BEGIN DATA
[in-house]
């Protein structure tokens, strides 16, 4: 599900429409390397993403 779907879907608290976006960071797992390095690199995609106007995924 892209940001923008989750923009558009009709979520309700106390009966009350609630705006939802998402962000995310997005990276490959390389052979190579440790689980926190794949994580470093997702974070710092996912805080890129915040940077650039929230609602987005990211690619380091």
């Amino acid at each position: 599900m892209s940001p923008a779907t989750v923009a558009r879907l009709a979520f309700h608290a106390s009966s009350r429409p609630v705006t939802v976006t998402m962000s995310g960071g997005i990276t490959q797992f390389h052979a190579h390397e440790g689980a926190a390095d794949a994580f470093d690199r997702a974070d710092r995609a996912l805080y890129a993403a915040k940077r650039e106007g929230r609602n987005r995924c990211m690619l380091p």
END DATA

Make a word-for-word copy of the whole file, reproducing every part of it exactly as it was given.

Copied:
[in-house]
């Protein structure tokens, strides 16, 4: 599900429409390397993403 779907879907608290976006960071797992390095690199995609106007995924 892209940001923008989750923009558009009709979520309700106390009966009350609630705006939802998402962000995310997005990276490959390389052979190579440790689980926190794949994580470093997702974070710092996912805080890129915040940077650039929230609602987005990211690619380091």
């Amino acid at each position: 599900m892209s940001p923008a779907t989750v923009a558009r879907l009709a979520f309700h608290a106390s009966s009350r429409p609630v705006t939802v976006t998402m962000s995310g960071g997005i990276t490959q797992f390389h052979a190579h390397e440790g689980a926190a390095d794949a994580f470093d690199r997702a974070d710092r995609a996912l805080y890129a993403a915040k940077r650039e106007g929230r609602n987005r995924c990211m690619l380091p």